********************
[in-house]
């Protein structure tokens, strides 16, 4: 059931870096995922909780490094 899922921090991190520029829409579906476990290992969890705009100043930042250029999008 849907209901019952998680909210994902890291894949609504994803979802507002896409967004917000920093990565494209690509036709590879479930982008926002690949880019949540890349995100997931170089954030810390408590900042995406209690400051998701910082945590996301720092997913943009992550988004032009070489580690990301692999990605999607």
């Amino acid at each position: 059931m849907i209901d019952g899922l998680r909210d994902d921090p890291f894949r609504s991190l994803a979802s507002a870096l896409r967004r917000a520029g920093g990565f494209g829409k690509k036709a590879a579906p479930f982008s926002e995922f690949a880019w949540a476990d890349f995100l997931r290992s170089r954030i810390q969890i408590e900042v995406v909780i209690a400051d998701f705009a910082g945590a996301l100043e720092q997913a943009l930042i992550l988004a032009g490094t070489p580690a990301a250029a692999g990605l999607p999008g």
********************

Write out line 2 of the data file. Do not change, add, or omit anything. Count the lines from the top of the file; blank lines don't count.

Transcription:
């Protein structure tokens, strides 16, 4: 059931870096995922909780490094 899922921090991190520029829409579906476990290992969890705009100043930042250029999008 849907209901019952998680909210994902890291894949609504994803979802507002896409967004917000920093990565494209690509036709590879479930982008926002690949880019949540890349995100997931170089954030810390408590900042995406209690400051998701910082945590996301720092997913943009992550988004032009070489580690990301692999990605999607």